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Commentary
Sep 26, 2011

Understanding Health Care Disparities in the US Territories

Author Affiliations

Author Affiliation: Department of Health & Human Services, Centers for Medicare & Medicaid Services, New York, New York.

Arch Intern Med. 2011;171(17):1579-1581. doi:10.1001/archinternmed.2011.305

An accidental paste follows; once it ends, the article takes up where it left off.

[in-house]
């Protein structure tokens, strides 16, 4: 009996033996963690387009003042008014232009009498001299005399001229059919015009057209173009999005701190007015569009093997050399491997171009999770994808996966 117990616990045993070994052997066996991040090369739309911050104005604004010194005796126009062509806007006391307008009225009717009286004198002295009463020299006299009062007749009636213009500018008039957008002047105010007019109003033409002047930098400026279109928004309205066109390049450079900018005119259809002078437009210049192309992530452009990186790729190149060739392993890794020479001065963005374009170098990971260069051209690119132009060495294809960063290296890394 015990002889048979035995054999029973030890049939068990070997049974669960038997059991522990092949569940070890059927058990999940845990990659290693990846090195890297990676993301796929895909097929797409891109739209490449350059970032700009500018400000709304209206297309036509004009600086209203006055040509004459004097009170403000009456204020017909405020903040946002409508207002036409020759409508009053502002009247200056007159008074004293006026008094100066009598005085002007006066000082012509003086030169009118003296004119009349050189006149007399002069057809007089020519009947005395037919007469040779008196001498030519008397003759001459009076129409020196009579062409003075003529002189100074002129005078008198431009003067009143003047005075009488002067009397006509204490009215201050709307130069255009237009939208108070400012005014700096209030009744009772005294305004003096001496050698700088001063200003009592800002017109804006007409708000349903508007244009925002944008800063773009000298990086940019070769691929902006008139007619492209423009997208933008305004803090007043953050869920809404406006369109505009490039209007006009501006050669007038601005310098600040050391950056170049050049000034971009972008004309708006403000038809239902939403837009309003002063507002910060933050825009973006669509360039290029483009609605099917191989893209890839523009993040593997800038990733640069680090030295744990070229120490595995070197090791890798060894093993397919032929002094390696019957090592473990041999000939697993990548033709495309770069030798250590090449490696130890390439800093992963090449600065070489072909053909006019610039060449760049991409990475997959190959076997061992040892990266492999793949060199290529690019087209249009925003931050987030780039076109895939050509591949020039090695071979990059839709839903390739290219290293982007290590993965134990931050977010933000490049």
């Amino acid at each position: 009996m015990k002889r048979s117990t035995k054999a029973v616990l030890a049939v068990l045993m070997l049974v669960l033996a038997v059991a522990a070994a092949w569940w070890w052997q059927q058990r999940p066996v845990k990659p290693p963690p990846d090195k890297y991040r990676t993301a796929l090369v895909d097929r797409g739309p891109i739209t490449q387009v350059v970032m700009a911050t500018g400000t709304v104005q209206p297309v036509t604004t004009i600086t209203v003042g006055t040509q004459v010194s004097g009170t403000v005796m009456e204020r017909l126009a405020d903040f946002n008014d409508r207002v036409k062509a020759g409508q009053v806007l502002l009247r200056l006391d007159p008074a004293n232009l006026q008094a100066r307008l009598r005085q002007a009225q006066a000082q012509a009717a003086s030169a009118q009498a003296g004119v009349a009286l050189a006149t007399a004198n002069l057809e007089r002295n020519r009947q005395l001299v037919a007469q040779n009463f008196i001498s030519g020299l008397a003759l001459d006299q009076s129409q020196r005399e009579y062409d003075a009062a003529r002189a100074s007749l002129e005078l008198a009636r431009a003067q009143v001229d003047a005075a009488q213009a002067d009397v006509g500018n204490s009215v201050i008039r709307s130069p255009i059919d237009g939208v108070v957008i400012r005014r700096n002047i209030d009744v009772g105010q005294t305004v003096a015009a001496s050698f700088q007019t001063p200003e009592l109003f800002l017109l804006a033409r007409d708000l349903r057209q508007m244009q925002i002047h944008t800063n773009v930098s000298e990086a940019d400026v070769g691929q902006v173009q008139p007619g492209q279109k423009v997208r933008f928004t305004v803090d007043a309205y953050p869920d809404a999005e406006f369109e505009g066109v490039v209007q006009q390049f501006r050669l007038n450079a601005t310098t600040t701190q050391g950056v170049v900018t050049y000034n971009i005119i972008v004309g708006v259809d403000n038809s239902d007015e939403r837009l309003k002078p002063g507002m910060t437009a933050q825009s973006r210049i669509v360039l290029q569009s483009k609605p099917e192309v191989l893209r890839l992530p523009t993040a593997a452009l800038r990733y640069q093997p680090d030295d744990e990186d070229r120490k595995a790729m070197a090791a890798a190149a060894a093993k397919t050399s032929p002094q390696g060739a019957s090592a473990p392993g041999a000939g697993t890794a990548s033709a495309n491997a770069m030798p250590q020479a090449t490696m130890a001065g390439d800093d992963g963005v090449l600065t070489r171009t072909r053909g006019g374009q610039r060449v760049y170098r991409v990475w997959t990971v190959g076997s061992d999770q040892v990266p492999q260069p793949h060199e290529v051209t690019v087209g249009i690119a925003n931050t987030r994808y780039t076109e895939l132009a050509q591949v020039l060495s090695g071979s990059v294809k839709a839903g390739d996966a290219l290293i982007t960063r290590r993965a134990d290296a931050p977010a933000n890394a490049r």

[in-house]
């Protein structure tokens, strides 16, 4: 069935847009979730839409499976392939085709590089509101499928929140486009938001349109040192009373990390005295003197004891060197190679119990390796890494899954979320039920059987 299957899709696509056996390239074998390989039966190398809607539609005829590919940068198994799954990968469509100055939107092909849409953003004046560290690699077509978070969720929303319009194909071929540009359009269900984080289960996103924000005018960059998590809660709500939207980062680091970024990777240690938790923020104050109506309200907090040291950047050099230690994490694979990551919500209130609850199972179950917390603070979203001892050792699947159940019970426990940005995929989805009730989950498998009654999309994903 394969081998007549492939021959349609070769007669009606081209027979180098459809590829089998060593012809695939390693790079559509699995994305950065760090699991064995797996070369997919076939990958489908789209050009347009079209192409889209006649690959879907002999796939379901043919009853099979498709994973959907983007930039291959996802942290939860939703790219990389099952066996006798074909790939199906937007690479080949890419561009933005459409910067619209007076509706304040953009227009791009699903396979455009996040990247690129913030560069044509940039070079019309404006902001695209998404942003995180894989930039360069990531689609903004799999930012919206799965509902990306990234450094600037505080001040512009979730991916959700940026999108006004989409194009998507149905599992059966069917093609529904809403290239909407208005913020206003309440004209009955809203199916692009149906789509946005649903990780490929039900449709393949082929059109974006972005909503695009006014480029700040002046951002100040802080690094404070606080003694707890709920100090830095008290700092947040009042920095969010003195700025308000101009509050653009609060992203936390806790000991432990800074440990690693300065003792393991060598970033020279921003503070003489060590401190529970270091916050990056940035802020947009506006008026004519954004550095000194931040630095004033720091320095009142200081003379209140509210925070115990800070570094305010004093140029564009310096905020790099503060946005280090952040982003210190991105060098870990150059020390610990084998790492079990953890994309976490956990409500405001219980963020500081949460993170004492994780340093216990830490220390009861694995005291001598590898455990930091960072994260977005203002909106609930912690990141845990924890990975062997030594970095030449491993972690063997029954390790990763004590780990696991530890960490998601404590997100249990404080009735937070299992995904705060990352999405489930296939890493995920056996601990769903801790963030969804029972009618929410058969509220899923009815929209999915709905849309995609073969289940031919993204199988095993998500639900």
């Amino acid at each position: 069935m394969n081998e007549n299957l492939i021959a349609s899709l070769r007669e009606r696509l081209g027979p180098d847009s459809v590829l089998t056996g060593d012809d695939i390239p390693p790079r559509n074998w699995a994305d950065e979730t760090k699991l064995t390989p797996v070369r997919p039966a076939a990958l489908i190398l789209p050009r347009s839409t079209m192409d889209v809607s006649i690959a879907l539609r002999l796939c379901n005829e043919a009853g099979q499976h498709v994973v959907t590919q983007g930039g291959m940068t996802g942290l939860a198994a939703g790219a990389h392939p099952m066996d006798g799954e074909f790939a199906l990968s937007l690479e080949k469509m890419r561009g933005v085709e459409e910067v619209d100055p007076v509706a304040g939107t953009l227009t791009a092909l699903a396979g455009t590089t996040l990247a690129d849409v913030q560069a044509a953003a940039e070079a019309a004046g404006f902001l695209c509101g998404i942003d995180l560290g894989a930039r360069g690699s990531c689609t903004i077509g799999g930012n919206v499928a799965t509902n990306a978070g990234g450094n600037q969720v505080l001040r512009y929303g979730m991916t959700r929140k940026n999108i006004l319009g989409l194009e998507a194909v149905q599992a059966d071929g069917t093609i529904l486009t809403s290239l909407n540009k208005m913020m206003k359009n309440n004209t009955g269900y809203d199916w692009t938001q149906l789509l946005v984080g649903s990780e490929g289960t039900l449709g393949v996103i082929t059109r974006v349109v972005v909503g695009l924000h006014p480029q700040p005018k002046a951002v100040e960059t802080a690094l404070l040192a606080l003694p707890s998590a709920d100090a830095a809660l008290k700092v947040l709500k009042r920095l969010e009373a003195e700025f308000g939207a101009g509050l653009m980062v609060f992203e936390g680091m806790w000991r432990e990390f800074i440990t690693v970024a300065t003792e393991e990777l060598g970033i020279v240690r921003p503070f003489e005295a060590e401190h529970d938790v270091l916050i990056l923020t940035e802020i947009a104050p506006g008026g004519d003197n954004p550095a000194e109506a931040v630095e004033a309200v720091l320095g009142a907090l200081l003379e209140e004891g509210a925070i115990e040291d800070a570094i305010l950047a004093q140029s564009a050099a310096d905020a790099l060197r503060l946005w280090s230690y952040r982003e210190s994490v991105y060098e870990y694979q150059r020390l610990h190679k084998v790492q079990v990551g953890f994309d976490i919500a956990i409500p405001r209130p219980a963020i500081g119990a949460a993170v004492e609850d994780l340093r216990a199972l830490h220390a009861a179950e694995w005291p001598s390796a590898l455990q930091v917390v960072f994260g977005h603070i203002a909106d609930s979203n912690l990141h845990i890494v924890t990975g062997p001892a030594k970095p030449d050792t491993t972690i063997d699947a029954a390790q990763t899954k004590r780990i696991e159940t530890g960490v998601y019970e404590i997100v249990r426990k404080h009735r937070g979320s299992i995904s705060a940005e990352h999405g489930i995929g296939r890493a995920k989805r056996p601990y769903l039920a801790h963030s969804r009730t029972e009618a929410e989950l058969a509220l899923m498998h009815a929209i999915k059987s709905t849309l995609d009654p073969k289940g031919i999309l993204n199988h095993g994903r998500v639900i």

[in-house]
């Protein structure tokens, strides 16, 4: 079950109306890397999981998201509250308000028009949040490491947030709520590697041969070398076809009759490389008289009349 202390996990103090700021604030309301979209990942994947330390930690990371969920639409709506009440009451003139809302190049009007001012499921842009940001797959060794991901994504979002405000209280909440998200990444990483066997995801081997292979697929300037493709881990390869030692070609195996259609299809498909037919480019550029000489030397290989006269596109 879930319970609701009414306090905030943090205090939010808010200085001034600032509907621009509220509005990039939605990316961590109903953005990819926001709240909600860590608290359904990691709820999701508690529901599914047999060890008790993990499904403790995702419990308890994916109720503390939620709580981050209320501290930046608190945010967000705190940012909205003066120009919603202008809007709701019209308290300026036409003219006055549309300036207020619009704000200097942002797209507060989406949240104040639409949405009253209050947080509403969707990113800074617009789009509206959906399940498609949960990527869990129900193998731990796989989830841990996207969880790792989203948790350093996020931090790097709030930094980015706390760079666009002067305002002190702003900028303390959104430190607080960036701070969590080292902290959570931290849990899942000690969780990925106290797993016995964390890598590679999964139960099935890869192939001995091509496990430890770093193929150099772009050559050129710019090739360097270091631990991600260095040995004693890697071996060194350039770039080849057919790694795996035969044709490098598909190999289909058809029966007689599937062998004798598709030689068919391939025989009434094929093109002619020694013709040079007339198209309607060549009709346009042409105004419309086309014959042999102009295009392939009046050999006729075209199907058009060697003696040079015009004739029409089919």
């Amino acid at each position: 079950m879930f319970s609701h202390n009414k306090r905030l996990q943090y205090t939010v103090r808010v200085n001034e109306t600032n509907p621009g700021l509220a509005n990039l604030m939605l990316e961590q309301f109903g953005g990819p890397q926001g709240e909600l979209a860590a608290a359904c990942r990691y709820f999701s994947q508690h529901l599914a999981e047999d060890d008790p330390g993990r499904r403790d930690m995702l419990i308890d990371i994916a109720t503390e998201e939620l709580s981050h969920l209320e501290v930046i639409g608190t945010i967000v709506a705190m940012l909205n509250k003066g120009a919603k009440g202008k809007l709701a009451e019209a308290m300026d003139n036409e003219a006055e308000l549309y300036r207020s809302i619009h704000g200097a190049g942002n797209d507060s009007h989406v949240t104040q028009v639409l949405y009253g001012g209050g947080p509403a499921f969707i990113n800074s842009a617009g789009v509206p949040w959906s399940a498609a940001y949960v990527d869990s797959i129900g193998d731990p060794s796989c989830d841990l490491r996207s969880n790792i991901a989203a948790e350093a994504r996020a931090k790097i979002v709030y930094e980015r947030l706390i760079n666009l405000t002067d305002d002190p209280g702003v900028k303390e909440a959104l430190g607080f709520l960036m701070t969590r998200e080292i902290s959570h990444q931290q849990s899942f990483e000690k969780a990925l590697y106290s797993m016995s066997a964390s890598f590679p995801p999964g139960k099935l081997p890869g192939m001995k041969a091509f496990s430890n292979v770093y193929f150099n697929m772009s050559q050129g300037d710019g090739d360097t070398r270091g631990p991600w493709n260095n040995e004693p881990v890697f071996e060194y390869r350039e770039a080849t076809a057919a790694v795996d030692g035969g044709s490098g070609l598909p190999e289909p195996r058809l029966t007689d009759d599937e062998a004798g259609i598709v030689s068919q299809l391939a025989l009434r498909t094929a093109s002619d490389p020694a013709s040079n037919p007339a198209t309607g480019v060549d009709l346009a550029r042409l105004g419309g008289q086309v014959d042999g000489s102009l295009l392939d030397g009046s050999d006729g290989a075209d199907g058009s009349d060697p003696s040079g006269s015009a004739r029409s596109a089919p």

Congress has played a major role in shaping the financing of health care services since the passage of the Social Security Act of 1965. Laws involving Medicare and Medicaid often include language about application in the US territories. Typically, formulas used for territorial Medicaid allocations direct most funding to Puerto Rico, the largest territory. With a population of 4 million, Puerto Rico accounts for 90% of the total territorial population and has a larger population than 26 US states and Washington, DC. This leads the US Virgin Islands, Guam, American Samoa, and the Commonwealth of the Northern Mariana Islands, with population sizes between 70 000 and 170 000 people, to raise concerns about the impact of the current allocation methodology on their ability to strengthen a fragile health care infrastructure and respond to the changing demands of medical practice and service delivery.

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